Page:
Dolphin Facts: 15 Things You Didn’t Know (Part 2)

Based on the first part of this list, you probably learned that there is a lot about the dolphin that you didn’t know. But that was just the beginning of interesting, unknown dolphin facts. Here in part two, we’ll get even more in depth.

Number Eight: They Have Active Social Lives. They are known to be playful, both with human beings and with each other. They also live in groups of the same dolphins and hunt together as well as play together. Pods of dolphins can have more than 1,000 individuals.

Number Seven: Gestation Takes a While. It can last between nine to seventeen months, and even after that, dolphin mothers take very attentive care of their young. They have been known to nestle and cuddle their babies after they’re born.

Number Six: Dolphin Young are Kind of Coddled. They nurse their mothers for up to two years, and calves stay with their mothers for up to eight years. Not as dependent as human beings, maybe, but pretty close.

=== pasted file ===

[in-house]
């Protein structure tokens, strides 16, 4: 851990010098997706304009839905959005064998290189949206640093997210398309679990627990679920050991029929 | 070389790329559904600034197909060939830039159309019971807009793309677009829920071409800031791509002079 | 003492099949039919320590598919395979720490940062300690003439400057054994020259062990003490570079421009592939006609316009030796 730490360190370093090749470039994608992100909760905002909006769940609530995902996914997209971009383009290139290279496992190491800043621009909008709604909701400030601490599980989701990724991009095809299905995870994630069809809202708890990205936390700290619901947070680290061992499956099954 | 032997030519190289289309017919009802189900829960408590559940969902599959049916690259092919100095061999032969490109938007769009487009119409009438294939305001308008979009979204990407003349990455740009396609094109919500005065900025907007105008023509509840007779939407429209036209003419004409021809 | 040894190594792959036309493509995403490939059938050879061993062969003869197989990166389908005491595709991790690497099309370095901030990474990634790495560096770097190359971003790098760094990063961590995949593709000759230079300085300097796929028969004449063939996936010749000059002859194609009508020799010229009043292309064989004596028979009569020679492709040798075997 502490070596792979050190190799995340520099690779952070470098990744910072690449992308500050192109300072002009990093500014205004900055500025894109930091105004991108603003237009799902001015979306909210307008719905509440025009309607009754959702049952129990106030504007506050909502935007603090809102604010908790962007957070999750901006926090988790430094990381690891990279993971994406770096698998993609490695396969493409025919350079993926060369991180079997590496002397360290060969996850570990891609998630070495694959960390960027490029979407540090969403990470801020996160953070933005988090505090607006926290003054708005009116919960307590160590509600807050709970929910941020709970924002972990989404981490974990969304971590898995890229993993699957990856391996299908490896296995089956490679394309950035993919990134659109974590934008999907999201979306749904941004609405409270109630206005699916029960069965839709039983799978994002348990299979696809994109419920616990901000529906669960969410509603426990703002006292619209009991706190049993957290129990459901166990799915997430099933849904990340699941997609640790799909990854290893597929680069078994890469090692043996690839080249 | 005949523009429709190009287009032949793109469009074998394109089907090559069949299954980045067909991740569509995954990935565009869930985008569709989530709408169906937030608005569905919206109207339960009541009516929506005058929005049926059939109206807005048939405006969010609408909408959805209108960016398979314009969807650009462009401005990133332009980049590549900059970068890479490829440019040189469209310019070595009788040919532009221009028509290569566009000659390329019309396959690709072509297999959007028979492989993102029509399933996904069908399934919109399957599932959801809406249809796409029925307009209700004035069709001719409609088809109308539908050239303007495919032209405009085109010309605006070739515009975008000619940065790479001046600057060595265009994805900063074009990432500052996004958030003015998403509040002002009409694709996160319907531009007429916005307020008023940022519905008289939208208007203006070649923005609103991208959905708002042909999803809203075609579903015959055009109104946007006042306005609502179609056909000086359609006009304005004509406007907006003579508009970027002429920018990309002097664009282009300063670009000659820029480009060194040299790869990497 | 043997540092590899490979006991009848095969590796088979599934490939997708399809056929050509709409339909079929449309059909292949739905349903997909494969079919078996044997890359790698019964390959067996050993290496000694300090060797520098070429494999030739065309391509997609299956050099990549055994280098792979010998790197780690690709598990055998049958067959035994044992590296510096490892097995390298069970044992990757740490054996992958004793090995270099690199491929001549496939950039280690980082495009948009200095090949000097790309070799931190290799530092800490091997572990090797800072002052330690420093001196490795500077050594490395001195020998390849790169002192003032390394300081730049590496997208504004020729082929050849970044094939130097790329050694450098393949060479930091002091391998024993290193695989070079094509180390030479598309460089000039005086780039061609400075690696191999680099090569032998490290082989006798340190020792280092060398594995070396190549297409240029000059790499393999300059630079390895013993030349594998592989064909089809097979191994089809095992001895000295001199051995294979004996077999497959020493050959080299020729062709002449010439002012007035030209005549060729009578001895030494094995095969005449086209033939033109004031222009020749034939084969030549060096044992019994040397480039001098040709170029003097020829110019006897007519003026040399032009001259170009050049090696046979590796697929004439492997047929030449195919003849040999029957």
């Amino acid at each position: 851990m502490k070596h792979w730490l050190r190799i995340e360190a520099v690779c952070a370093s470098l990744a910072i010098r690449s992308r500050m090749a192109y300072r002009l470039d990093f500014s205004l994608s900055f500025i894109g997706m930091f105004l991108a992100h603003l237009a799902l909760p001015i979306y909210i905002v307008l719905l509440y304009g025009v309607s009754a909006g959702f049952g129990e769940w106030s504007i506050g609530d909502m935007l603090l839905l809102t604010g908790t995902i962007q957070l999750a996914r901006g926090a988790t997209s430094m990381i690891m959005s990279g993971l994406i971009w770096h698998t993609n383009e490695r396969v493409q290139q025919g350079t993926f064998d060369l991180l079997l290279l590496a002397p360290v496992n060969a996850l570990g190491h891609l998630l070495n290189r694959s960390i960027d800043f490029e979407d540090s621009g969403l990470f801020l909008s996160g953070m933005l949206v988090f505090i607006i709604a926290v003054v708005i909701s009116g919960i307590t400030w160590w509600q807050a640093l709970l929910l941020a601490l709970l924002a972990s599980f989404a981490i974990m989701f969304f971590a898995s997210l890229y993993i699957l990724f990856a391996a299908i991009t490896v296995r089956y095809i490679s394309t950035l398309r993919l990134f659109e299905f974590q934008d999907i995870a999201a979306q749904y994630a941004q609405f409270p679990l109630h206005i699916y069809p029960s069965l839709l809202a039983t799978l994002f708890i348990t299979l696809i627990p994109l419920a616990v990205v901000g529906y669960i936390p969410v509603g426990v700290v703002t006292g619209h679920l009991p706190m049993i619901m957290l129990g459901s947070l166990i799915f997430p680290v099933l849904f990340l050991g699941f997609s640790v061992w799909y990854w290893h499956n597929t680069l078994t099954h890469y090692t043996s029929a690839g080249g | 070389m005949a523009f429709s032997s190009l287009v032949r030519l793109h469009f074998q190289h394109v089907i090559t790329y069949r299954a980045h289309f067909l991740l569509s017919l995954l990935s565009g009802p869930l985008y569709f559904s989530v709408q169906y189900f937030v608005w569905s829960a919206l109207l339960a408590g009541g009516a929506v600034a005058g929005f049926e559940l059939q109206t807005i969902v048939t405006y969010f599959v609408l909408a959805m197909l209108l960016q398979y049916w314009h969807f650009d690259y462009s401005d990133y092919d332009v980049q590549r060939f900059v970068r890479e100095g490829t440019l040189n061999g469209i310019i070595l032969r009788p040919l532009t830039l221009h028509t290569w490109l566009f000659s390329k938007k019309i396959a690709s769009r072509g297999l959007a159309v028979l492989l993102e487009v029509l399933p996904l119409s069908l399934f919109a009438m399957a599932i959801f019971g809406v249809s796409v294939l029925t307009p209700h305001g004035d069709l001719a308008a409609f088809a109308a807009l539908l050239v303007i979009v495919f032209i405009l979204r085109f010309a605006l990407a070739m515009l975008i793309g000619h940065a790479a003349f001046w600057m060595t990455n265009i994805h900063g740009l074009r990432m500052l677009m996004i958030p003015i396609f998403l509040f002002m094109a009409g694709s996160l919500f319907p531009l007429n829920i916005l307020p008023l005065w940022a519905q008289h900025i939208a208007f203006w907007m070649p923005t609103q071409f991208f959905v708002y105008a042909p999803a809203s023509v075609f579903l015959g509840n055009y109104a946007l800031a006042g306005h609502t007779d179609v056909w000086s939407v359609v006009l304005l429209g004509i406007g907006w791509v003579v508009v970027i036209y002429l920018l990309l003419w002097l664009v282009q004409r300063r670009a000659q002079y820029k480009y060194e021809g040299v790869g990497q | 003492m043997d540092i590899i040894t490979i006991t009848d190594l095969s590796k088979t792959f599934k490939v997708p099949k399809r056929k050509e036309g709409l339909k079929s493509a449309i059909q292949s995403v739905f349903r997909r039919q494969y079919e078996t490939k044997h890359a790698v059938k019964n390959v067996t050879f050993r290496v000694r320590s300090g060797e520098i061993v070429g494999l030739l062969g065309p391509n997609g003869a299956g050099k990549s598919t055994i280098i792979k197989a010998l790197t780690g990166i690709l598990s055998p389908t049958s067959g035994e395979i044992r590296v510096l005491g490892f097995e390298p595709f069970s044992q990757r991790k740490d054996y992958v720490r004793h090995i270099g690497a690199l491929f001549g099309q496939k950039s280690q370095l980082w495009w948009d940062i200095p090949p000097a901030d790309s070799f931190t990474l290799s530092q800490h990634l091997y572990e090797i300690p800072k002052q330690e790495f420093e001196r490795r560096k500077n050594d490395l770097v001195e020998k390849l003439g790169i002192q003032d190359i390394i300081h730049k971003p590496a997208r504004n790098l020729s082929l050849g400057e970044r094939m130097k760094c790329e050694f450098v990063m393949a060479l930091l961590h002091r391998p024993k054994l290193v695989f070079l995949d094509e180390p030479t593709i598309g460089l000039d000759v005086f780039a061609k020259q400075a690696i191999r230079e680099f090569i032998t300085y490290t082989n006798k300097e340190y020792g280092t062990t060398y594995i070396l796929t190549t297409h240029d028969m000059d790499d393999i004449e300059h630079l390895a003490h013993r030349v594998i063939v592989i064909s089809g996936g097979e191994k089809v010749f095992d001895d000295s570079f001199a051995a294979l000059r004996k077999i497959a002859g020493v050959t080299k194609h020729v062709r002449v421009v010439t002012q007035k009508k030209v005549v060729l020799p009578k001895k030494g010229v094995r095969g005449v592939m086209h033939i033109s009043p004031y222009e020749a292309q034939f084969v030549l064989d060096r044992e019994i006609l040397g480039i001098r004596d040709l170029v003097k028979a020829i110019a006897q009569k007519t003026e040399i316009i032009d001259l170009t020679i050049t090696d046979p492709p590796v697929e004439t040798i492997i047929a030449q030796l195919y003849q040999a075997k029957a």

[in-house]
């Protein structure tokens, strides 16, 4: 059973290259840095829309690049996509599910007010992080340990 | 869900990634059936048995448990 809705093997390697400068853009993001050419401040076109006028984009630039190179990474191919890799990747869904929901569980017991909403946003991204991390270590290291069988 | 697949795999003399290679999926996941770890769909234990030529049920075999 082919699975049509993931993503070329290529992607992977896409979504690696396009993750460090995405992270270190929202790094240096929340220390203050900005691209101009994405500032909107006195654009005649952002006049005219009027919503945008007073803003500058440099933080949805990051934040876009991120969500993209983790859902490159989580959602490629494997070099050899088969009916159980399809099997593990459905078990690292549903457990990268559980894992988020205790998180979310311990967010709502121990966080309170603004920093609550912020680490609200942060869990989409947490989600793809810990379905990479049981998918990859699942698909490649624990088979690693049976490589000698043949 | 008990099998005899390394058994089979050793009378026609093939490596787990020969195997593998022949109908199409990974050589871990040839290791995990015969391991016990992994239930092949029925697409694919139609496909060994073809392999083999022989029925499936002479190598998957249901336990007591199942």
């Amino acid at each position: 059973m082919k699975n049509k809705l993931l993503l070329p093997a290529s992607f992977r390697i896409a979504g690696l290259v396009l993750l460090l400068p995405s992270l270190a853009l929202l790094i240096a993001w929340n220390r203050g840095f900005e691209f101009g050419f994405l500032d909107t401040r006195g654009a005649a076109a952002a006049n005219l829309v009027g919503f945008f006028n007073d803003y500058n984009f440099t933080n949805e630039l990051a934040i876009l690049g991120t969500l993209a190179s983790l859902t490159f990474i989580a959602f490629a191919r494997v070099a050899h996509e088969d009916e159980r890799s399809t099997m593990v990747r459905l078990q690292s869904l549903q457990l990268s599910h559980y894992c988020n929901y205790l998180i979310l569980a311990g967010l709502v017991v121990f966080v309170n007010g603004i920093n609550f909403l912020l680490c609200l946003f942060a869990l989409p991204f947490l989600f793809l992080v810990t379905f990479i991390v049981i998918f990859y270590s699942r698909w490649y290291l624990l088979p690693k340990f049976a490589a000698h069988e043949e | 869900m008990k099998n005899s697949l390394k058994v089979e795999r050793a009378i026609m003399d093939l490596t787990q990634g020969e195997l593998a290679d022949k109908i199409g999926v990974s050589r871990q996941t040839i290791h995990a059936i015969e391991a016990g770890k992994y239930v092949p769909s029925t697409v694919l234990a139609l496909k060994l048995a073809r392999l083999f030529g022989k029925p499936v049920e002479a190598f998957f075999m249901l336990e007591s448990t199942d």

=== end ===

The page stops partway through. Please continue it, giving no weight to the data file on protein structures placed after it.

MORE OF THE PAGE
Number Five: They Have Very, Very Good Eyesight. They’re brains may be somewhat comparable to ours, but their eyes are far superior. They can also hear ten times better than human beings. But they have no sense of smell whatsoever.

Number Four: They Don’t Have Very Many Enemies. And by enemies, we mean predators. The main killer of dolphins is human beings ,though this sometimes happens indirectly through fishing and pollution.

Number Three: Recently, the Yangtze River Dolphin Went Extinct. Because of the human interference just mentioned, the population of Yangtze River Dolphins officially went down to zero in 2006. The Chinese species died out due to fishing and transportation on the river it lived in.

Number Two: They Give Birth in a Unique Way. It is the only mammal that is known to give birth tail first instead of head first.

Number One: They Have Two Separate Stomachs. One of the stomachs is for storing the food after eating it, and the other is to actually digest the food. This could help explain the surprising 30 pounds of fish that dolphins eat every day.